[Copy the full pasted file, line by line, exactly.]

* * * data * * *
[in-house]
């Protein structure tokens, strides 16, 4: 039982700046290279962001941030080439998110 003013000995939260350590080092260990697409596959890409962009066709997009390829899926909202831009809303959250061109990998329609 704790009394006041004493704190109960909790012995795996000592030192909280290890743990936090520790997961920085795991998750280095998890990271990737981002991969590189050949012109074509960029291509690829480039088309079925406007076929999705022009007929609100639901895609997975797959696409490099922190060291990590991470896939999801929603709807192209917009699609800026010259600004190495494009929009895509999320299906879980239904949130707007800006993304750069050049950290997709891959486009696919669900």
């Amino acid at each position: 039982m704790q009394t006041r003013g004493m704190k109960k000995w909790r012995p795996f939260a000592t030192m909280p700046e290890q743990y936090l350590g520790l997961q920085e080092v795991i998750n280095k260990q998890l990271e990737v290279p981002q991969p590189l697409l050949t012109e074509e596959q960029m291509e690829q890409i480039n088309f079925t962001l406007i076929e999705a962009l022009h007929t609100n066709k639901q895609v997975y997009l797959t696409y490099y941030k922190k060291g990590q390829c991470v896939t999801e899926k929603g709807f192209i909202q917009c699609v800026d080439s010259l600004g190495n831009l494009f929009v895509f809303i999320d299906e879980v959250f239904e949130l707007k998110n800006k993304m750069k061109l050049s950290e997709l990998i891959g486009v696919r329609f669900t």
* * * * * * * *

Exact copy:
[in-house]
């Protein structure tokens, strides 16, 4: 039982700046290279962001941030080439998110 003013000995939260350590080092260990697409596959890409962009066709997009390829899926909202831009809303959250061109990998329609 704790009394006041004493704190109960909790012995795996000592030192909280290890743990936090520790997961920085795991998750280095998890990271990737981002991969590189050949012109074509960029291509690829480039088309079925406007076929999705022009007929609100639901895609997975797959696409490099922190060291990590991470896939999801929603709807192209917009699609800026010259600004190495494009929009895509999320299906879980239904949130707007800006993304750069050049950290997709891959486009696919669900």
């Amino acid at each position: 039982m704790q009394t006041r003013g004493m704190k109960k000995w909790r012995p795996f939260a000592t030192m909280p700046e290890q743990y936090l350590g520790l997961q920085e080092v795991i998750n280095k260990q998890l990271e990737v290279p981002q991969p590189l697409l050949t012109e074509e596959q960029m291509e690829q890409i480039n088309f079925t962001l406007i076929e999705a962009l022009h007929t609100n066709k639901q895609v997975y997009l797959t696409y490099y941030k922190k060291g990590q390829c991470v896939t999801e899926k929603g709807f192209i909202q917009c699609v800026d080439s010259l600004g190495n831009l494009f929009v895509f809303i999320d299906e879980v959250f239904e949130l707007k998110n800006k993304m750069k061109l050049s950290e997709l990998i891959g486009v696919r329609f669900t």